There are no risks involved with the Apgar scoring process. It is an evaluation of the baby at birth to determine if any resuscitation procedures are needed.
Acrocyanosis —A condition characterized by blueness, coldness, and sweating of the extremities. A slight cyanosis, or blueness, of the hands and feet of the neonate is considered normal. This impaired ability to fully oxygenate the extremities is due to an immature circulatory system which is still in flux.
Amniotic fluid —The liquid in the amniotic sac that cushions the fetus and regulates temperature in the placental environment. Amniotic fluid also contains fetal cells.
Apnea —The temporary absence of breathing. Sleep apnea consists of repeated episodes of temporary suspension of breathing during sleep.
Extrauterine —Occurring outside the uterus.
Neonate —A newborn infant, from birth until 28 days of age.
Neonatologist —A physician (pediatrician) who has special training in the care of newborn infants.
Pallor —Extreme paleness in the color of the skin.
Parental concerns may be addressed if the Apgar score is low at five minutes and then again at 10 minutes. The healthcare provider should address the possible risks associated with a low score and advise the parents as to follow-up care. A persistently low Apgar score could indicate neurological problems and the parents would want to obtain additional treatment for the baby to ensure appropriate development. Children with cerebral palsy often have neurological damage at birth and the use of physical therapy or speech therapy enhances their outcome.
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"Apgar Testing." Gale Encyclopedia of Children's Health: Infancy through Adolescence. . Encyclopedia.com. (July 23, 2017). http://www.encyclopedia.com/medicine/encyclopedias-almanacs-transcripts-and-maps/apgar-testing
"Apgar Testing." Gale Encyclopedia of Children's Health: Infancy through Adolescence. . Retrieved July 23, 2017 from Encyclopedia.com: http://www.encyclopedia.com/medicine/encyclopedias-almanacs-transcripts-and-maps/apgar-testing
Apgar testing is the assessment of the newborn rating color, heart rate, stimulus response, muscle tone, and respirations on a scale of zero to two, for a maximum possible score of 10. It is performed twice, first at one minute and then again at five minutes after birth.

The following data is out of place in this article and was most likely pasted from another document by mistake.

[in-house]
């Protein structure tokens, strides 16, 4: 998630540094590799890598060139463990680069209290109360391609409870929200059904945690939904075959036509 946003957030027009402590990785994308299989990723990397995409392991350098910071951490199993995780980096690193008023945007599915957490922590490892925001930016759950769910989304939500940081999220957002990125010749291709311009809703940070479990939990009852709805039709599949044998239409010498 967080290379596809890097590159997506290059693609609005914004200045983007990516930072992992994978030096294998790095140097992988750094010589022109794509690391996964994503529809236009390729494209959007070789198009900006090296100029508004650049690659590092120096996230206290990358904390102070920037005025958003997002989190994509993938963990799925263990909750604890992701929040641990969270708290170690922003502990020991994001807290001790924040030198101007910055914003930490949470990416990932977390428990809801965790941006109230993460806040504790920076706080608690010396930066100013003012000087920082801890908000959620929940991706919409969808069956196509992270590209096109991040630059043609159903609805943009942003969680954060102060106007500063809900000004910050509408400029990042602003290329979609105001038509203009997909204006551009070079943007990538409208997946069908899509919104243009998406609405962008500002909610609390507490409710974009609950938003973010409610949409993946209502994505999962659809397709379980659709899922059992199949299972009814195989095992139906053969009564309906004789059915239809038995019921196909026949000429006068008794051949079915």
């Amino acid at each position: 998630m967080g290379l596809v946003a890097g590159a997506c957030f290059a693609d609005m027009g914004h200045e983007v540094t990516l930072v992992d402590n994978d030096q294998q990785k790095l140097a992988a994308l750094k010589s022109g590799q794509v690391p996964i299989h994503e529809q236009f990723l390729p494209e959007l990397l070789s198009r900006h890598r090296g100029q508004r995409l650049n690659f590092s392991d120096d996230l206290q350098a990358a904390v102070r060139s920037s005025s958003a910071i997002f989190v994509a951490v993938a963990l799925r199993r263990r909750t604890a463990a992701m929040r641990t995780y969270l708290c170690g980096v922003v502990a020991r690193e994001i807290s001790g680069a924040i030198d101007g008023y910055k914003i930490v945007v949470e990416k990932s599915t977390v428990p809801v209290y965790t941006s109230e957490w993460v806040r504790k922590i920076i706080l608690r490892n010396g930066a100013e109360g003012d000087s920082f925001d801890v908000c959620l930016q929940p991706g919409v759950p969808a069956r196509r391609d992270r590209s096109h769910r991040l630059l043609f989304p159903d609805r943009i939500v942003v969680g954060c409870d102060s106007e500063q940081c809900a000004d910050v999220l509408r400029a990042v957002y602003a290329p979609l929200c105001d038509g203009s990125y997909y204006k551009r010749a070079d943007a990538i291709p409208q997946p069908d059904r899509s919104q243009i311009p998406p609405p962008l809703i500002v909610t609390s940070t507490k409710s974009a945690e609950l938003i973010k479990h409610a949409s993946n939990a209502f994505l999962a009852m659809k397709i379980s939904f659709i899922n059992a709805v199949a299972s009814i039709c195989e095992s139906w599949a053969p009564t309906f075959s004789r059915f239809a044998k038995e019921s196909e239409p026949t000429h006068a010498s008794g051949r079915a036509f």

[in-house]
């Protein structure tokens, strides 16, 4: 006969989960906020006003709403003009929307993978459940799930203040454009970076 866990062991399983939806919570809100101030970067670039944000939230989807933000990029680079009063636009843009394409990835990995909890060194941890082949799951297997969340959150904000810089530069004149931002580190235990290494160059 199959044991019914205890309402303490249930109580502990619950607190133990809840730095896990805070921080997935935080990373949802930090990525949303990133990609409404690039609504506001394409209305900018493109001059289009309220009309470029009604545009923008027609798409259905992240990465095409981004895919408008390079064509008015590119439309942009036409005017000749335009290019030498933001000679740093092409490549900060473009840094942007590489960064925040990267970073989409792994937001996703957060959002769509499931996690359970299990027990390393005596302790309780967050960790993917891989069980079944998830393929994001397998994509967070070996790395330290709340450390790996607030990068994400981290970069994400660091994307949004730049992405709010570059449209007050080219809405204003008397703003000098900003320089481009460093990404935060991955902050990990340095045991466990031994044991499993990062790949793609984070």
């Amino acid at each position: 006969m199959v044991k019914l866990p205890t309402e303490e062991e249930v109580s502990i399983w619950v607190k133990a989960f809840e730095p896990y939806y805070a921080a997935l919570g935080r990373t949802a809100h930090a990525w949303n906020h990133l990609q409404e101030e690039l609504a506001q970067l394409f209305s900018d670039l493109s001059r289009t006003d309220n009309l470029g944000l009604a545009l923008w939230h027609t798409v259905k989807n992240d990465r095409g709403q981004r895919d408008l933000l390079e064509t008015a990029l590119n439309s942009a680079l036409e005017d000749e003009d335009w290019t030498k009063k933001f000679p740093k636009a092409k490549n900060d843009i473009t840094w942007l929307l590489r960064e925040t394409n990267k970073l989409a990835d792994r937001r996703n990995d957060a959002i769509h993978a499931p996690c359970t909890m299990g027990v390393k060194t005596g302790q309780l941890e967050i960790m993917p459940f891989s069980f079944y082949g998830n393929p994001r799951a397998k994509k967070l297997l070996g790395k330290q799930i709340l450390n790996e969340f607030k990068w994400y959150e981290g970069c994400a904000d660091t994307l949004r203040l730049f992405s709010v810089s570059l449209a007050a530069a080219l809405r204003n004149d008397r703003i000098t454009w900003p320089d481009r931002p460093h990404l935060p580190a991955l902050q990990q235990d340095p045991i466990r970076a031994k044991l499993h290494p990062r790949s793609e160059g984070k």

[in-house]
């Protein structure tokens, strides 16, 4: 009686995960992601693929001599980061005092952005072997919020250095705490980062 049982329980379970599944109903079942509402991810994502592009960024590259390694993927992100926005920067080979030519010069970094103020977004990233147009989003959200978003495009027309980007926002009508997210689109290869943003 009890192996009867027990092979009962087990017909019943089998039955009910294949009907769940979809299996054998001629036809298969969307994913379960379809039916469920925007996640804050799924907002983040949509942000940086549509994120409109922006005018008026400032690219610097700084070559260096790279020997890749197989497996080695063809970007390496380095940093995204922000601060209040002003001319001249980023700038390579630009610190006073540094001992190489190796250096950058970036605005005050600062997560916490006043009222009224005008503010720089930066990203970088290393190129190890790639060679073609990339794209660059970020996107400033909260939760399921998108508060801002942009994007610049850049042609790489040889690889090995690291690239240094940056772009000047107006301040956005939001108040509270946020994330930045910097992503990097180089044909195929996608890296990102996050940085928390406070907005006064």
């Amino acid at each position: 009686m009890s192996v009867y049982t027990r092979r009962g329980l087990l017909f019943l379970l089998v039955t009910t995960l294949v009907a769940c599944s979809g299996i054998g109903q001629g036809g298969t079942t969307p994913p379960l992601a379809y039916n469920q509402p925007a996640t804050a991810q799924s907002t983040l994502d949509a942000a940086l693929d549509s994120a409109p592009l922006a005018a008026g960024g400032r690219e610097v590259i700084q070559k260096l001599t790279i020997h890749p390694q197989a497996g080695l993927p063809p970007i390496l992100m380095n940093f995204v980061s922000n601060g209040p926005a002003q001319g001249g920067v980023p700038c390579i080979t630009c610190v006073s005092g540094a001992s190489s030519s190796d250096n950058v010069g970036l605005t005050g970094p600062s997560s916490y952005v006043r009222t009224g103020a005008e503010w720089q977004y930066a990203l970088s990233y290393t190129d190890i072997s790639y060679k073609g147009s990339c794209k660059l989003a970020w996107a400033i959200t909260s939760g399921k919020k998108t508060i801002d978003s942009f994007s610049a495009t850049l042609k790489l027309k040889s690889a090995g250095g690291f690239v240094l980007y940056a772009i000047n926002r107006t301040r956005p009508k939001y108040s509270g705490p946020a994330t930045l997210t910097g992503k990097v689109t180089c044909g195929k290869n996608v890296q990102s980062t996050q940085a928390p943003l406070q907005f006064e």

Apgar scoring was originally developed in the 1950s by the anesthesiologist Virginia Apgar to assist practitioners attending a birth in deciding whether or not a newborn was in need of resuscitation. Using a scoring method fosters consistency and standardization among different practitioners. A February 2001 study published in the New England Journal of Medicine investigated whether Apgar scoring continues to be relevant. Researchers concluded that "The Apgar scoring system remains as relevant for the prediction of neonatal survival today as it was almost 50 years ago."
The five areas are scored as follows:
- Appearance, or color: 2 if the skin is pink all over; 1 for acrocyanosis, where the trunk and head are pink, but the arms and legs are blue; and 0 if the whole body is blue. Newborns with naturally darker skin color will not be pink. However, pallor is still noticeable, especially in the soles and palms. Color is related to the neonate's ability to oxygenate its body and extremities, and is dependent on heart rate and respirations. A perfectly healthy newborn will often receive a score of 9 because of some blueness in the hands and feet.
- Pulse (heart rate): 2 for a pulse of 100+ beats per minute (bpm); 1 for a pulse below 100 bpm; 0 for no pulse. Heart rate is assessed by listening with a stethoscope to the newborn's heart and counting the number of beats.
- Grimace, or reflex irritability: 2 if the neonate coughs, sneezes, or vigorously cries in response to a stimulus (such as the use of nasal suctioning, stroking the back to assess for spinal abnormalities, or having the foot tapped); 1 for a slight cry or grimace in response to the stimulus; 0 for no response.
- Activity, or muscle tone: 2 for vigorous movements of arms and legs; 1 for some movement; 0 for no movement, limpness.
- Respirations: 2 for visible breathing and crying; 1 for slow, weak, irregular breathing; 0 for apnea, or no breathing. A crying newborn can adequately oxygenate its lungs. Respirations are best assessed by watching the rise and fall of the neonate's abdomen, as infants are diaphragmatic breathers.
The combined first letters in these five areas spell Apgar.
No preparation is needed to perform the test. However, while being born the neonate may receive nasal and oral suctioning to remove mucus and amniotic fluid. This may be done when the head of the newborn is safely out, while the mother rests before she continues to push.
Since the test is primarily observational in nature, no aftercare is needed. However, the test may flag the need for immediate intervention or prolonged observation.